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Design Infringer in Hot Water

Registered Designs protect the look and style of a product – its aesthetic value – and can be very useful in industries where an integral part of the brand is how something looks.  (A good example is the distinctive shape of the iPhone, which Apple has sued Samsung over in multiple jurisdictions.)

The New Zealand High Court recently enforced a Design Registration relating to the external appearance of a Hot Spring® spa pool[1].

Registered Designs (in New Zealand) do not protect anything to do with function, but do protect features which appeal to and are judged solely by the eye – what makes the product look good.

In the Hot Spring® spa pool case, the design featured elaborate corners and a highly bevelled baseplate, to create the illusion the weight was supported by the legs, rather than the base, of the pool, and single piece side-walls patterned to provide the illusion of being multiple slats, all of which were agreed to be distinctive and new at the time the design was filed.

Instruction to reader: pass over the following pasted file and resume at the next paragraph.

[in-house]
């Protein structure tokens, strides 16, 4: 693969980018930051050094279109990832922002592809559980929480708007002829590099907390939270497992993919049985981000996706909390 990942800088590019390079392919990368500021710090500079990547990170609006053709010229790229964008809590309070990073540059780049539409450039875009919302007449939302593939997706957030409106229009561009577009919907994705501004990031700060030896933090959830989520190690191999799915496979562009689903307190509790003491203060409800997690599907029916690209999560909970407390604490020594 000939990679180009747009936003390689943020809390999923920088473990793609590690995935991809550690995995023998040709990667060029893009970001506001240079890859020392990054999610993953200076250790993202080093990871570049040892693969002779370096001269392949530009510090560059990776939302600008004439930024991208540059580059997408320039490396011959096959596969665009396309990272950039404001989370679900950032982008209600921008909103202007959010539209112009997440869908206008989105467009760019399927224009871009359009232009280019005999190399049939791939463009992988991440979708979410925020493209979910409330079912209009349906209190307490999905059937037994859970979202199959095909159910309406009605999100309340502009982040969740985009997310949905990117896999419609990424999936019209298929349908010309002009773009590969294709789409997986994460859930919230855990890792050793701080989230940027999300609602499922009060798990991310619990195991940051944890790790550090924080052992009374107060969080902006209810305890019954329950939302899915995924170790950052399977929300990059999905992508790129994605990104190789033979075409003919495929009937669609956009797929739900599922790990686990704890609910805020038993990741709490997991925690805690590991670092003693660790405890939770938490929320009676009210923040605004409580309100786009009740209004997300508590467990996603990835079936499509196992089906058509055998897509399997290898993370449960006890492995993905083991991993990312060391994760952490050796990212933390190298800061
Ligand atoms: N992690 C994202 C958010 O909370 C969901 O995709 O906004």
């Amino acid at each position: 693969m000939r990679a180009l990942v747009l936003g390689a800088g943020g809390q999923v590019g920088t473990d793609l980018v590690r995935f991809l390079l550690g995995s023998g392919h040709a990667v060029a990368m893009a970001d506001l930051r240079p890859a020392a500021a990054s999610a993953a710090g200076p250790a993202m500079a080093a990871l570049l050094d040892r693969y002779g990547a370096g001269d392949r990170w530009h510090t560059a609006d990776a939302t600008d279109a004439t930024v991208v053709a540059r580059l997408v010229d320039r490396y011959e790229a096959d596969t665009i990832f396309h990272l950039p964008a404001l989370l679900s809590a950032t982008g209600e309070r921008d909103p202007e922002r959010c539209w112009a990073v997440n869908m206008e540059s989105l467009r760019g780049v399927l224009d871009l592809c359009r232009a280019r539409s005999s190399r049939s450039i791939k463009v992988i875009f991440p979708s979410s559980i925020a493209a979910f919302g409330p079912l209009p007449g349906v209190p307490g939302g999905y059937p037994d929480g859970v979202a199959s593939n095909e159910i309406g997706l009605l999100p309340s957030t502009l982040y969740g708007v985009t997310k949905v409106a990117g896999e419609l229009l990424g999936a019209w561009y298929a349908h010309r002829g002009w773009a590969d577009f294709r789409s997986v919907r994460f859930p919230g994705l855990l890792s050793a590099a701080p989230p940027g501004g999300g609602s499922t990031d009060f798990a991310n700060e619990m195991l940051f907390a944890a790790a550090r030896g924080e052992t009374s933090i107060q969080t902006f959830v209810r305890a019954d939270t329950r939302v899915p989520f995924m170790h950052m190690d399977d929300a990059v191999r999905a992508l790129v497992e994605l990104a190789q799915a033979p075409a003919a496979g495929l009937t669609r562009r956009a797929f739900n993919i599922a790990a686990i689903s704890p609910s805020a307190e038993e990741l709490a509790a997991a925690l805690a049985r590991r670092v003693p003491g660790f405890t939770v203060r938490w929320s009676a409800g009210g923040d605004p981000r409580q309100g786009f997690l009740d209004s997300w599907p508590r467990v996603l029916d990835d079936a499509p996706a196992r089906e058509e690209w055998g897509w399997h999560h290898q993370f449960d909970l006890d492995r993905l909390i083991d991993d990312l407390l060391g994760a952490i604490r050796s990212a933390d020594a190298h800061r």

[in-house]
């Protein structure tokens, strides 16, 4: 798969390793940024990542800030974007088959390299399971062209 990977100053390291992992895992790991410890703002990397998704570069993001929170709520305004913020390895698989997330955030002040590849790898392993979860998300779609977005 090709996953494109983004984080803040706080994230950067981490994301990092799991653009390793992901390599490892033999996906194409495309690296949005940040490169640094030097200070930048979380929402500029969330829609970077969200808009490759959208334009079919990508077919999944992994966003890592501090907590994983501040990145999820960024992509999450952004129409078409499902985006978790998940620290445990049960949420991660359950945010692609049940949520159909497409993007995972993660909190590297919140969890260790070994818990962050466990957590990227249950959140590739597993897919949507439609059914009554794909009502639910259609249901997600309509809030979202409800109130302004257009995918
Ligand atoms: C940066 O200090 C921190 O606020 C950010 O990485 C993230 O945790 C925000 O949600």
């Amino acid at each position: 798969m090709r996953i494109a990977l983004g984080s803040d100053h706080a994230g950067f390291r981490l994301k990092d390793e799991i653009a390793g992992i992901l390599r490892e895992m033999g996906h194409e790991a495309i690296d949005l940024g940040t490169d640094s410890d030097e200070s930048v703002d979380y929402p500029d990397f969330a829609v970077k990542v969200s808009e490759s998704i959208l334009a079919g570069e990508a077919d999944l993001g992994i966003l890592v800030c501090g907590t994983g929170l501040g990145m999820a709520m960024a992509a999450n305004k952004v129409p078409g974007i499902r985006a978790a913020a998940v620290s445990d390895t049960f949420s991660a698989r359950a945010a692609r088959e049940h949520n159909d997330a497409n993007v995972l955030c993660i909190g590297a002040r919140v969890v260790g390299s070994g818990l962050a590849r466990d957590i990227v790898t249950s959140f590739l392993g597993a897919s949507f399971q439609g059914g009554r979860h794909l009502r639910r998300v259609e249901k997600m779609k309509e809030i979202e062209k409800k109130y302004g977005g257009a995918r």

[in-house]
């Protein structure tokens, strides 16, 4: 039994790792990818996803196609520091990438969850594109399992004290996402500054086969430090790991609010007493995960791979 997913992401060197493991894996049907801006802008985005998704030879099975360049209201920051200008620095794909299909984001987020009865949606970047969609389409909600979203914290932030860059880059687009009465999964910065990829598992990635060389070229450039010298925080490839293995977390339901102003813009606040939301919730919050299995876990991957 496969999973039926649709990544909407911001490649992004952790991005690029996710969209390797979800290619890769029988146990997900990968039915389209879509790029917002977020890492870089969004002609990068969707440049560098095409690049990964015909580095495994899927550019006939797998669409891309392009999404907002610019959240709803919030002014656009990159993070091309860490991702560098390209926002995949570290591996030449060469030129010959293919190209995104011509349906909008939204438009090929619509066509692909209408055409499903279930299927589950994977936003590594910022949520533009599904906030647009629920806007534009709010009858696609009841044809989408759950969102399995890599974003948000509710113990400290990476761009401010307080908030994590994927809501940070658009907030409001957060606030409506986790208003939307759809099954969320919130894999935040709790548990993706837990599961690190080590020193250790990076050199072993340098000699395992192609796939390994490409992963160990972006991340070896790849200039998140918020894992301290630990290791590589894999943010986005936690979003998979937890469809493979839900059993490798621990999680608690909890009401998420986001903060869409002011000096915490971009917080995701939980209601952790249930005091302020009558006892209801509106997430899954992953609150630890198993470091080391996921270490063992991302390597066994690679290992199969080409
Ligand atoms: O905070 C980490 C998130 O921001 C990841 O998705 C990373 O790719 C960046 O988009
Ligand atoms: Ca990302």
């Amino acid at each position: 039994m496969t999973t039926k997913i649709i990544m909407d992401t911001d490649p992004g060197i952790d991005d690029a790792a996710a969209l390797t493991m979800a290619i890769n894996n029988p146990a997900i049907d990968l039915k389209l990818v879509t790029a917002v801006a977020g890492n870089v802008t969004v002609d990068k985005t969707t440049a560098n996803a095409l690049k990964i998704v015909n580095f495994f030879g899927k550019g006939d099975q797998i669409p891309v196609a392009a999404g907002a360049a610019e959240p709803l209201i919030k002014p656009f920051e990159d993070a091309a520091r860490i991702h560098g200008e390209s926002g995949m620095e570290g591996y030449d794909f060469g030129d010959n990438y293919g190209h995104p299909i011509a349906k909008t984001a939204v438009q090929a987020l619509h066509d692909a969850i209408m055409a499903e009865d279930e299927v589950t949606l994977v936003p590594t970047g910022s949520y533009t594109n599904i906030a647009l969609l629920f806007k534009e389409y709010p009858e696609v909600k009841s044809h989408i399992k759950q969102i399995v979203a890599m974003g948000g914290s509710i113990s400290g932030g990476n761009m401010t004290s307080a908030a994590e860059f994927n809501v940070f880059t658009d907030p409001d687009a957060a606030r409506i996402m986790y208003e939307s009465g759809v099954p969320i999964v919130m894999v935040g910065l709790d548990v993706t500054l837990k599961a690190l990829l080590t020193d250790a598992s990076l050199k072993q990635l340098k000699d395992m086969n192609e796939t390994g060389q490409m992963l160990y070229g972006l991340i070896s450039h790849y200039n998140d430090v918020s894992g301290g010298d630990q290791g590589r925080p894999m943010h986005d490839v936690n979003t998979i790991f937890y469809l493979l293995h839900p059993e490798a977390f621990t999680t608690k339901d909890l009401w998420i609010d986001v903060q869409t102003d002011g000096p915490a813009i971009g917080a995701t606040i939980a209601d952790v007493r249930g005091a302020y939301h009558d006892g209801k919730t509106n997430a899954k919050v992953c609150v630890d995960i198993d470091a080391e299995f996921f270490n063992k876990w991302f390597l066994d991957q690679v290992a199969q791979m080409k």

Unlike copyright infringement, the Design right was found to be infringed without the plaintiff having to prove any chain of causation between their product and the replica, because the design of the infringing tubs was not substantially different.

Design rights form a useful addition to copyright in New Zealand, but with the proviso that you MUST file apply for design registration before selling or publicising the new style of the product.

(Overseas, designs can be even more useful, as in some jurisdictions they can be used to protect functional shapes as well, and copyright for 3D is usually not available overseas. The same proviso applies)

Saunders & Co’s Intellectual Property expert, Virginia Nichols, helps clients protect their Designs in New Zealand and overseas, and can help you develop the most effective strategy for the distinctive look of your products.

[1] Watkins Manufacturing Corporation v Prestige Pools Limited [2018] NZHC 709 (18 April 2018)